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A canton in a flag is a rectangular area at the top hoist corner of a flag, occupying up to a quarter of the flag's area. The canton of a flag may be a flag in its own right. For instance, British ensigns have the Union Jack as their canton, as do their derivatives such as the national flags of Australia and New Zealand.

Following the practice of the UK's ensigns, a canton sometimes contains a symbol of national unity such as the blue field and white stars of the US flag. In these cases, the canton may be called simply the union.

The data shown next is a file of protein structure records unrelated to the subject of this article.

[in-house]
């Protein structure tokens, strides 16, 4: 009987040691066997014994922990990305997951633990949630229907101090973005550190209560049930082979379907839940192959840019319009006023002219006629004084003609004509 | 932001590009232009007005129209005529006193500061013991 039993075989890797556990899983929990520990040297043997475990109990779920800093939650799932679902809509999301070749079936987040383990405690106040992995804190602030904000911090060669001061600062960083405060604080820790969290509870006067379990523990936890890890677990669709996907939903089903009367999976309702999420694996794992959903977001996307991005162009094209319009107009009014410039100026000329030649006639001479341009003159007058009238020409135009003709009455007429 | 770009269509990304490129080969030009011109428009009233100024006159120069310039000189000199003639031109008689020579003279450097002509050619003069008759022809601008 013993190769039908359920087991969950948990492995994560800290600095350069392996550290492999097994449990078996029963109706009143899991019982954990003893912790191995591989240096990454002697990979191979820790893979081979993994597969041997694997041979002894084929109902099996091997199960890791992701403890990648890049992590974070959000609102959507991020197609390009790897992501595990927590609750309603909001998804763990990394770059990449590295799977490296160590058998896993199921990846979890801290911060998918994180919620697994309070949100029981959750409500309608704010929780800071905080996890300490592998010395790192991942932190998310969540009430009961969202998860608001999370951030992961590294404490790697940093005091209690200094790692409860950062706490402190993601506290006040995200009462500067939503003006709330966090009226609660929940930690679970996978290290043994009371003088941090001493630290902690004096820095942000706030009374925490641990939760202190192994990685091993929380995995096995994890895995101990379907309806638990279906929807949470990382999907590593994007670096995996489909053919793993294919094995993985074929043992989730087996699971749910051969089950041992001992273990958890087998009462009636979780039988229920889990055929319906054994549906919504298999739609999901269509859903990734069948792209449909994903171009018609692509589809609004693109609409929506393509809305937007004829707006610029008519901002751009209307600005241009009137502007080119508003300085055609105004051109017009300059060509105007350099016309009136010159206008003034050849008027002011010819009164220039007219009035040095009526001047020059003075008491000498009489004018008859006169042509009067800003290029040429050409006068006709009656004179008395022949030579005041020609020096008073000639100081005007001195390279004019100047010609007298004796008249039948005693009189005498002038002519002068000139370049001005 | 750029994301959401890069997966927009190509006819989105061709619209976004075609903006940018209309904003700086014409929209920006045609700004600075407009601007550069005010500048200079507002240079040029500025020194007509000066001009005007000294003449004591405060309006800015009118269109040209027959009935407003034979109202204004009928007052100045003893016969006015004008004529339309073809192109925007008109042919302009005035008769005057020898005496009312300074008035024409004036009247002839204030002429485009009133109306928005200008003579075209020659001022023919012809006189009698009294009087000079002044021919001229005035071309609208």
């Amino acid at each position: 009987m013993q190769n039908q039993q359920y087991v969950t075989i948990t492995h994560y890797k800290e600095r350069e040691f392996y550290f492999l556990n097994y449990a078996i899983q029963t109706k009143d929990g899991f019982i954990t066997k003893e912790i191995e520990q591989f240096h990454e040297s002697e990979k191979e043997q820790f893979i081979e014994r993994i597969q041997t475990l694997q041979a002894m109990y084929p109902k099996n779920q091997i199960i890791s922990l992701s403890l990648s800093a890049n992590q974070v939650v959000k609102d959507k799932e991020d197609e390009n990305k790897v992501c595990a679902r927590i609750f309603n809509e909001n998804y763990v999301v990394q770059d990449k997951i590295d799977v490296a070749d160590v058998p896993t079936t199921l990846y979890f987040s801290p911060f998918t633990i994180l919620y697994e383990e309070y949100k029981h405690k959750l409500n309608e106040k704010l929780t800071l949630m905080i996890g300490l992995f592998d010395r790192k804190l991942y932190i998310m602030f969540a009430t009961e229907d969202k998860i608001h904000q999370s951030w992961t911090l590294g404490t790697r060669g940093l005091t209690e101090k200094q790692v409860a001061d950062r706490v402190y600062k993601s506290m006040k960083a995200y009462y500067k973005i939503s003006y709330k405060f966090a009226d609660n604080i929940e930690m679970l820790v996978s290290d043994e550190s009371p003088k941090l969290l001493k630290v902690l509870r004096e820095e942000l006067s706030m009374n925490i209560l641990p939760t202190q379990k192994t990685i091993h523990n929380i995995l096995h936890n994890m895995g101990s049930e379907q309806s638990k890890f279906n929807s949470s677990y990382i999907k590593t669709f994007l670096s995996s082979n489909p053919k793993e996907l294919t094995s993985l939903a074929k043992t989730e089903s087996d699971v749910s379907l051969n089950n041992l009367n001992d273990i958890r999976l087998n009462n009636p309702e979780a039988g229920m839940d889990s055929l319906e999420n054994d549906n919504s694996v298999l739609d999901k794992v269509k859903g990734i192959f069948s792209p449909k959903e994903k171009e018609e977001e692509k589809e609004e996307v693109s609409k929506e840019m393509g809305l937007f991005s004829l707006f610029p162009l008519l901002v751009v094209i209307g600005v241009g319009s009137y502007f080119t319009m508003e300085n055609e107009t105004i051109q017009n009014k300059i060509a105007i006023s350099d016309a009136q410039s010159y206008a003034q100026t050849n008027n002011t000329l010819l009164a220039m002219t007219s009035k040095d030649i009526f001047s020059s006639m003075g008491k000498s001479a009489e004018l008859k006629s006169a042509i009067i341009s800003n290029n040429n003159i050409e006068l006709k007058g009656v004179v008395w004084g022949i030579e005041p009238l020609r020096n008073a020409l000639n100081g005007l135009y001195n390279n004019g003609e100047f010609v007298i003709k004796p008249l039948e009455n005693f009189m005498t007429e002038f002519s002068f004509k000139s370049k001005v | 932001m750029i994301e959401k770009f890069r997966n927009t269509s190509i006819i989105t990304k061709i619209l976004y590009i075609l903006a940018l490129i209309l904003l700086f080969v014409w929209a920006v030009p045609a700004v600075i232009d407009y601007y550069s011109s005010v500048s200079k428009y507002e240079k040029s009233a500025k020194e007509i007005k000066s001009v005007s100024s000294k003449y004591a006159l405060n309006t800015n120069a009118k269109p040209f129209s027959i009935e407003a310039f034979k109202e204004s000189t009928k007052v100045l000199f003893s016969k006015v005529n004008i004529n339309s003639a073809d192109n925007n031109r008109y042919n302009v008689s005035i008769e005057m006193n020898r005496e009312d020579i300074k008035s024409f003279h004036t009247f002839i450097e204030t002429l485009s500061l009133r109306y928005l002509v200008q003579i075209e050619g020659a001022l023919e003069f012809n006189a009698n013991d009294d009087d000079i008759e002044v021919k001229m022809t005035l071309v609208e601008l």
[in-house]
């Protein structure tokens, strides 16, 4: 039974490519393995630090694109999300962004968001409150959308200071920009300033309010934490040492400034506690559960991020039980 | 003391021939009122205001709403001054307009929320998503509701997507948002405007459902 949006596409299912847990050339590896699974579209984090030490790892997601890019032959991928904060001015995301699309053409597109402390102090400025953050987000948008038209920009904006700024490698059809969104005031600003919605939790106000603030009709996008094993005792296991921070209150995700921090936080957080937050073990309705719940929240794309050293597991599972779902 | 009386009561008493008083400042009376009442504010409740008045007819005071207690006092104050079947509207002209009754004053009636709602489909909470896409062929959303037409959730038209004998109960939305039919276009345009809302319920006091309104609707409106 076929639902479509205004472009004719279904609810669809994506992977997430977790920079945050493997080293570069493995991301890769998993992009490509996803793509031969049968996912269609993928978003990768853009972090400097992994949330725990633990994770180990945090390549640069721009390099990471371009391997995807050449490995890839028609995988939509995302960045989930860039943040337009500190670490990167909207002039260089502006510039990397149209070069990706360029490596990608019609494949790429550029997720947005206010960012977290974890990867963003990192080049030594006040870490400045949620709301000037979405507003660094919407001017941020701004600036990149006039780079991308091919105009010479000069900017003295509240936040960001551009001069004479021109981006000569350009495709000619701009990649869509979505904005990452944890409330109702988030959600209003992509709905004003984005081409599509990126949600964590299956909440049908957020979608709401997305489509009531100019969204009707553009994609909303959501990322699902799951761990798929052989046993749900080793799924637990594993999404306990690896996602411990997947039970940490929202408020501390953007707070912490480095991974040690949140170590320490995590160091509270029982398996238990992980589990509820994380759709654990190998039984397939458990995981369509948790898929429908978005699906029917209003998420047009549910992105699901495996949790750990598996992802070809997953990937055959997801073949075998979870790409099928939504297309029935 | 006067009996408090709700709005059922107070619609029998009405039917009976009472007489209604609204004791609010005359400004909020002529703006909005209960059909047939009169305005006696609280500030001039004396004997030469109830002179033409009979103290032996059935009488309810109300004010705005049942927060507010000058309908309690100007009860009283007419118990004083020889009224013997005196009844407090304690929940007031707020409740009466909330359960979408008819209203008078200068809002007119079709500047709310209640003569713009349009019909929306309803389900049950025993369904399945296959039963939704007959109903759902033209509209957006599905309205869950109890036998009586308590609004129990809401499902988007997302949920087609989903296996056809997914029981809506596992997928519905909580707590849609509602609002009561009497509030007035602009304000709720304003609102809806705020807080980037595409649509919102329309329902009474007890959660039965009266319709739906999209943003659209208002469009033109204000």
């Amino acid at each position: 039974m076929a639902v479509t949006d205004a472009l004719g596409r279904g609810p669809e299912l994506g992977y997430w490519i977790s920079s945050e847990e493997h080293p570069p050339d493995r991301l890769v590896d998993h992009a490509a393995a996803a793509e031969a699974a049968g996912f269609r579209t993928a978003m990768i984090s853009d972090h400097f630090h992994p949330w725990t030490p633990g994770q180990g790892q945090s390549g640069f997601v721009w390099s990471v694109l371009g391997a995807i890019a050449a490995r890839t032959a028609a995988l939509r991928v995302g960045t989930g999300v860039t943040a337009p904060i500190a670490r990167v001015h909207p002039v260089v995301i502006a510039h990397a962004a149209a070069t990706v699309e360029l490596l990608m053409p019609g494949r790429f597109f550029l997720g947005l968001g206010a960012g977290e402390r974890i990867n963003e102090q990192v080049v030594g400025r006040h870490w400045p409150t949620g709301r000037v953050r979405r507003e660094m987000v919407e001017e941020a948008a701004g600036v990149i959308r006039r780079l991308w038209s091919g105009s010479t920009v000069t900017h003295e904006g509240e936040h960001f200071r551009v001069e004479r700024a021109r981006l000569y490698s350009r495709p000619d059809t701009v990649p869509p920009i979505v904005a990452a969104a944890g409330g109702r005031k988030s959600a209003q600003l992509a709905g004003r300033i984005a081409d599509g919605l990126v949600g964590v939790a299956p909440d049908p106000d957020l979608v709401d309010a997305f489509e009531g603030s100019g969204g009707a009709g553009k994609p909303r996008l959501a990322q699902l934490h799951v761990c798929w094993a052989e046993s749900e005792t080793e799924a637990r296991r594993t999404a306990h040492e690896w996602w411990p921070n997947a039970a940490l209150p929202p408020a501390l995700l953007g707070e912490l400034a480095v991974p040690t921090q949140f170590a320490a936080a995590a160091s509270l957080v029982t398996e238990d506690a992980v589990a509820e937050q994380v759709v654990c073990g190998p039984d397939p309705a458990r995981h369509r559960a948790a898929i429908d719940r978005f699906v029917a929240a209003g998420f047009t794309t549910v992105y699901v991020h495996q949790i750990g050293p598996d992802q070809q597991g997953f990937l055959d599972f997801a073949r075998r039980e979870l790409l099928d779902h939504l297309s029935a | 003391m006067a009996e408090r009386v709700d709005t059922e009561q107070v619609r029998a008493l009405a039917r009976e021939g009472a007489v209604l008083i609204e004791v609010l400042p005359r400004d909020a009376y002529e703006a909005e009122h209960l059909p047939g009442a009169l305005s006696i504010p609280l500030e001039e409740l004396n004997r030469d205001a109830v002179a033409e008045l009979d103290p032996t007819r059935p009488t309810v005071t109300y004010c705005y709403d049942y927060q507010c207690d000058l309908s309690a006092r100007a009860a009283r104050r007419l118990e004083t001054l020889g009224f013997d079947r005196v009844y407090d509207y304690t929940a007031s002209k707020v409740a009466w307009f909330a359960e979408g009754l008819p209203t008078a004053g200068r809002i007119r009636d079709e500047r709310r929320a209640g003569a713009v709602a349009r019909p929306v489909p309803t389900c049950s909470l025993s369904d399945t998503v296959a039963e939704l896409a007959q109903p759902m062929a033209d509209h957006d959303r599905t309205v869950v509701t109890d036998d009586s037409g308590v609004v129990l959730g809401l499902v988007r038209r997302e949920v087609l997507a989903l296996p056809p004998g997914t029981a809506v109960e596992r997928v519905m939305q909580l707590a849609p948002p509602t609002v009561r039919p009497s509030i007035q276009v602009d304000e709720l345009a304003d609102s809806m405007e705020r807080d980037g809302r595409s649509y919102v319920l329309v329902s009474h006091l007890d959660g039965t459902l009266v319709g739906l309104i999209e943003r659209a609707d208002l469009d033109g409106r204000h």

The US flag's canton derives from the UK's use of the Union Jack in the canton of its possessions (including, historically, the early United States). Subsequently, many New World nations (and other later countries and regions, such as Liberia or Malaysia) that were inspired by the US incorporated elements likewise inspired by the US flag. As a result, many extant uses of a prominent canton derive either from UK territorial history, or US influence and inspiration.


Current flags using cantonsEdit


Territories, regions, and provincesEdit


Former flags that used cantonsEdit


Territories, organizations, and subdivisionsEdit


Confederate StatesEdit


Serbia and MontenegroEdit

South AfricaEdit

United StatesEdit


See alsoEdit

External linksEdit